Exhibition. Opened June 12, 1962 and closed June 1963. Located in Section 5, Floor 2 in the Corner Gallery at the American Museum of Natural History. Dating the Past with Atoms presented a survey of methods of radioactive dating.
Exhibition. Opened May 21, 1976 and closed November 1976. Located in Section 8, Floor 1 in the Morgan Memorial Hall of Gems at the American Museum of Natural History. Featuring famous diamonds, the Diamonds exhibition opened concurrently with the opening of the renovated Morgan Memorial Hall of Gems.
Exhibition. Opened October 9, 1987 and closed January 3, 1988. Located in Section 4, Floor 1 in Gallery 1 at the American Museum of Natural History. Dinosaurs Past and Present, curated by Eugene Gaffney of the Museum's Department of Paleontology and organized by the Los Angeles County Museum of Natural History, provided a historical overview of dinosaur art and featured 140 paintings, illustrations, sculptures, and models of dinosaurs by 35 artists.
Exhibition. Opened September 30, 1988 and closed January 31, 1989. Located in the Naturemax Gallery at the American Museum of Natural History. Dinosaurs, Mammoths, and Cavemen: The Art of Charles R. Knight, organized by the Los Angeles County Museum of Natural History and guest curator Sylvia Czerkas, featured 75 paintings and illustrations and eight sculptures by the artist.
1908 November 13, 1908 - 1908 December/1909 January, approximately
Exhibition. Opened November 13, 1908 and closed "several weeks" later (1, 1908, p. 114). Located in Section 3, Floor 4 in the Hall of Fossil Mammals at the American Museum of Natural History. Evolution of the Horse: Sysonby was the first public exhibition of the mounted skeleton of the famous American race horse Sysonby. After Sysonby's death in 1906, James R. Keene presented Sysonby's skeleton to the Museum and provided for the skeleton's preparation and installation. S.H. Chubb prepared the mount under the direction of Henry Fairfield Osborn.
Exhibition. Opened December 27, 1981 and closed February 12, 1982. Located in Section 12, Floor 1 in the Theodore Roosevelt Memorial Hall at the American Museum of Natural History. Evolution, Darwin and the Beagle, an Arthur Ross Exhibit of the Month, marked the 150th anniversary of Charles Darwin's voyage on the Beagle, and focused on other early proponents of evolution.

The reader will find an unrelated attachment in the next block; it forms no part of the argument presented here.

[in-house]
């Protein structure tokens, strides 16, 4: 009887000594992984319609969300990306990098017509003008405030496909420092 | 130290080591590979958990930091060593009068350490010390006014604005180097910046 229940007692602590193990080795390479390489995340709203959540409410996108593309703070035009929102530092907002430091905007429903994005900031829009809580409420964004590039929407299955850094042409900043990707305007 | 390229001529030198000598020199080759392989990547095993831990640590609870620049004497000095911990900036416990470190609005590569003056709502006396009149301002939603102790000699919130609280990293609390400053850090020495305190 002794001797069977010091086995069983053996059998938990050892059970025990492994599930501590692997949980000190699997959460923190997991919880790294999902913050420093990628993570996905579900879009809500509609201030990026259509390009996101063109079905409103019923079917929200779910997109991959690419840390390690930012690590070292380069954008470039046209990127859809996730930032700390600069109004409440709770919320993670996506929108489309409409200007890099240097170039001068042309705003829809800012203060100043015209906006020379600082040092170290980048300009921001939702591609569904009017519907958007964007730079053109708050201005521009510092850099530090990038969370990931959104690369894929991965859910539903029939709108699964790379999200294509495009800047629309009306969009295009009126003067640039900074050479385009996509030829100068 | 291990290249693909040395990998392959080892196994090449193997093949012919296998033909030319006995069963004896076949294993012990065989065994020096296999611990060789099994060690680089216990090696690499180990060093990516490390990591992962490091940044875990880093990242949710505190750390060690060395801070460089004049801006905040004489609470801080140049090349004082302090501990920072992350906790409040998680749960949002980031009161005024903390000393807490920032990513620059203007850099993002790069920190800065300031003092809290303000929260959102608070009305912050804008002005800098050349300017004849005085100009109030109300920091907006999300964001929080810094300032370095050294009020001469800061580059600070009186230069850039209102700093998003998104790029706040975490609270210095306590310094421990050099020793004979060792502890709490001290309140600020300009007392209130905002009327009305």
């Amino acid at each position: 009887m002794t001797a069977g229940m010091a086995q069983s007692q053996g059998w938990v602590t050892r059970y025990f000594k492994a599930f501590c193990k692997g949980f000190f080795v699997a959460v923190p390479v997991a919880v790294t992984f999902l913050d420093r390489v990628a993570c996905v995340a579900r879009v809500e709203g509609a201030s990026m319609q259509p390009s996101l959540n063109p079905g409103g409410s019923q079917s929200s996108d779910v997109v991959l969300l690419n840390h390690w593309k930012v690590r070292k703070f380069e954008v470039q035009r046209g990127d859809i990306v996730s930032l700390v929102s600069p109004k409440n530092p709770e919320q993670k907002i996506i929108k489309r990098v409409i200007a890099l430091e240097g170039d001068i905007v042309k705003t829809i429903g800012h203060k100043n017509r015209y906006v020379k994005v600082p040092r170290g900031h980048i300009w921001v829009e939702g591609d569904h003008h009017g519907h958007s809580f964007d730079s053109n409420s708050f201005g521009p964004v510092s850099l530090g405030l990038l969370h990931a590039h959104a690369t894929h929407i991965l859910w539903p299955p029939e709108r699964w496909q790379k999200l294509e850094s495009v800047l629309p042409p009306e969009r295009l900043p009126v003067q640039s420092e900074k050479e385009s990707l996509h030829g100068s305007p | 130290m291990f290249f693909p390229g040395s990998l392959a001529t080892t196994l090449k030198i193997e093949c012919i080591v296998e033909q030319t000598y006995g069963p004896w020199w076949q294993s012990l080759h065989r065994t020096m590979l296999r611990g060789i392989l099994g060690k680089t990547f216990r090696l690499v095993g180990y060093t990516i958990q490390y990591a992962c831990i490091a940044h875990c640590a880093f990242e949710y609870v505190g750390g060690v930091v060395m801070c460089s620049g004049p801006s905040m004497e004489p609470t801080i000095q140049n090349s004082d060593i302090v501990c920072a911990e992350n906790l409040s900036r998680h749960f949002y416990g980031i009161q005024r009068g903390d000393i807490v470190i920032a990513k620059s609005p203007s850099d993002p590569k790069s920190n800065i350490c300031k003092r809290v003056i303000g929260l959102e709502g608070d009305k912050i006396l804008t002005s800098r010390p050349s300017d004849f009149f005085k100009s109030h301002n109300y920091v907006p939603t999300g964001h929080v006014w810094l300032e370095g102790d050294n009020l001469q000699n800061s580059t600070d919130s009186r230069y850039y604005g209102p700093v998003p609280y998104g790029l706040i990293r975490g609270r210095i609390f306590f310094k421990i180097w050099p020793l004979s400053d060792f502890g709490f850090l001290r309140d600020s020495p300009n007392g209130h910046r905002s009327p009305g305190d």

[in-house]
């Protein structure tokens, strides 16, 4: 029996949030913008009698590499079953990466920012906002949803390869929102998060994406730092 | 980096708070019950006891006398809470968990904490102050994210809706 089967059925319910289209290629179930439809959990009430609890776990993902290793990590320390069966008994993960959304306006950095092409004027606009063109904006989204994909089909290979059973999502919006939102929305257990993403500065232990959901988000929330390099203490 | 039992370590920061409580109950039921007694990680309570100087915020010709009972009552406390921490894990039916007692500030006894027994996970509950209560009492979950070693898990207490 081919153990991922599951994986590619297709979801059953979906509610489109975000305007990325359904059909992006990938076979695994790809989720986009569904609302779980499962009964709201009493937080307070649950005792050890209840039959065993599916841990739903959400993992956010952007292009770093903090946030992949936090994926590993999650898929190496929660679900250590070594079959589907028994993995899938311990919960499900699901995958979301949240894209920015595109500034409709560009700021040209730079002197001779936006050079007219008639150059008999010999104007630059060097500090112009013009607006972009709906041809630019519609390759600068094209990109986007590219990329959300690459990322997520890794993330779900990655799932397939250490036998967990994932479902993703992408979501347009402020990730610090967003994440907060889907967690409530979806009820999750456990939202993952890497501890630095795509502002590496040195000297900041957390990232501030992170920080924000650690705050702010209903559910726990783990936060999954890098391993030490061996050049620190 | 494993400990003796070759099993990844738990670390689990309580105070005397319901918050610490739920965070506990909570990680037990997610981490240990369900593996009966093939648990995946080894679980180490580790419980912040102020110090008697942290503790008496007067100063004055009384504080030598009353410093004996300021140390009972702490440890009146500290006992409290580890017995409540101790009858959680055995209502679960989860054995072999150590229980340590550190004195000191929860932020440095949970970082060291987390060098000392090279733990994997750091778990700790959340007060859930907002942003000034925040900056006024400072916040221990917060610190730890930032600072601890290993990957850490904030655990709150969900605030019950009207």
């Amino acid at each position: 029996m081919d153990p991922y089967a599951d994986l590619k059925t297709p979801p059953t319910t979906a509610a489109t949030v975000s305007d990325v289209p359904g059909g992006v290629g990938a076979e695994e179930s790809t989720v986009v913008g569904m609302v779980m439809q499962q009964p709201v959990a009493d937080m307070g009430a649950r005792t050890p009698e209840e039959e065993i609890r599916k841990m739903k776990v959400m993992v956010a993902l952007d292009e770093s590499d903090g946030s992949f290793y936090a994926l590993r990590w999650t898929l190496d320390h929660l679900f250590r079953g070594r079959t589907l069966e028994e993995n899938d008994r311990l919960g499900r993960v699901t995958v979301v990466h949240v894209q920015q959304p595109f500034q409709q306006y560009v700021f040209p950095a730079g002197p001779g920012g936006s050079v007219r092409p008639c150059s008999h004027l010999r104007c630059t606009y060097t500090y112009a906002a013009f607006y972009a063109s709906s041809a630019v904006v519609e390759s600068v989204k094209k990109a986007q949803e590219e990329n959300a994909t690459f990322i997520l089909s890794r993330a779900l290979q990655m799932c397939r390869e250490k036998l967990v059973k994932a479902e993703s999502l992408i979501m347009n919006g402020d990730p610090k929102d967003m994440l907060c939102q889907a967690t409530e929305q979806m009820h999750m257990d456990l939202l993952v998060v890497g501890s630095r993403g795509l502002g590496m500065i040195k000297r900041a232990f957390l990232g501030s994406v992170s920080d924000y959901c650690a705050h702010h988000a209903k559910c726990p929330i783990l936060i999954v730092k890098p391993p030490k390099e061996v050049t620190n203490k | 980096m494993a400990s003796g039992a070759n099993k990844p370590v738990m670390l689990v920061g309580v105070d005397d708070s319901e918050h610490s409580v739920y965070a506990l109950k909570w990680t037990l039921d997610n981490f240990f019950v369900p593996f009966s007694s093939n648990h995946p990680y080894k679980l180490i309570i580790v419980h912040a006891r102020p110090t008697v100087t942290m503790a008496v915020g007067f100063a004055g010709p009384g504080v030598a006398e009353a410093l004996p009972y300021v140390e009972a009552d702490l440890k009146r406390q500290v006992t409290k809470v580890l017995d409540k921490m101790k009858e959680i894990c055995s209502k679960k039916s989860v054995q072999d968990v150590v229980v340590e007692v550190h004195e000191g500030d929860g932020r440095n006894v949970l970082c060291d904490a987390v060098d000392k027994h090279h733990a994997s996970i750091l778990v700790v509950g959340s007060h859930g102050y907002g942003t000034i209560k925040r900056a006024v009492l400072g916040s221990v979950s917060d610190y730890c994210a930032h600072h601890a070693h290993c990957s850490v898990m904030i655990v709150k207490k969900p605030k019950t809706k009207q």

The mission of the Faunthorpe-Vernay Expedition of the American Museum of
Natural History was to amass a collection of mammals and other animals that
represented the South Asian region. The work was begun with the 1923 expedition
and continued through 1929. The main participants were Col. John Champion
Faunthorpe and Arthur Stannard Vernay, two British men who were previously
unassociated with the Museum. Funding was provided by Vernay and the Jesup Fund
through the Department of Mammals. The Expedition took place primarily in India,
Burma, and Nepal, and added an invaluable collection to the Museum’s holdings.
The Vernay-Faunthorpe Hall of South Asiatic Mammals, consisting of material
exclusively collected on these expeditions, opened on November 17, 1930.
Exhibition. Opened April 18, 1980 and closed September 1, 1980. Located in Section 3, Floor 3 in Gallery 3 at the American Museum of Natural History. Feather Arts: Beauty, Wealth and Spirit from Five Continents, which featured over 250 artifacts of featherworking, was a travelling exhibition originating from the Field Museum of Chicago and curated by Phyllis Rabineau.
1917 May 23 - 1917 September-October, approximately
Exhibition. Opened May 23, 1917 and closed approximately September-October 1917. Located in Section 2, Floor 1 in Memorial Hall at the American Museum of Natural History. Food Values and Economics at the American Museum of Natural History illustrated issues concerning food conservation.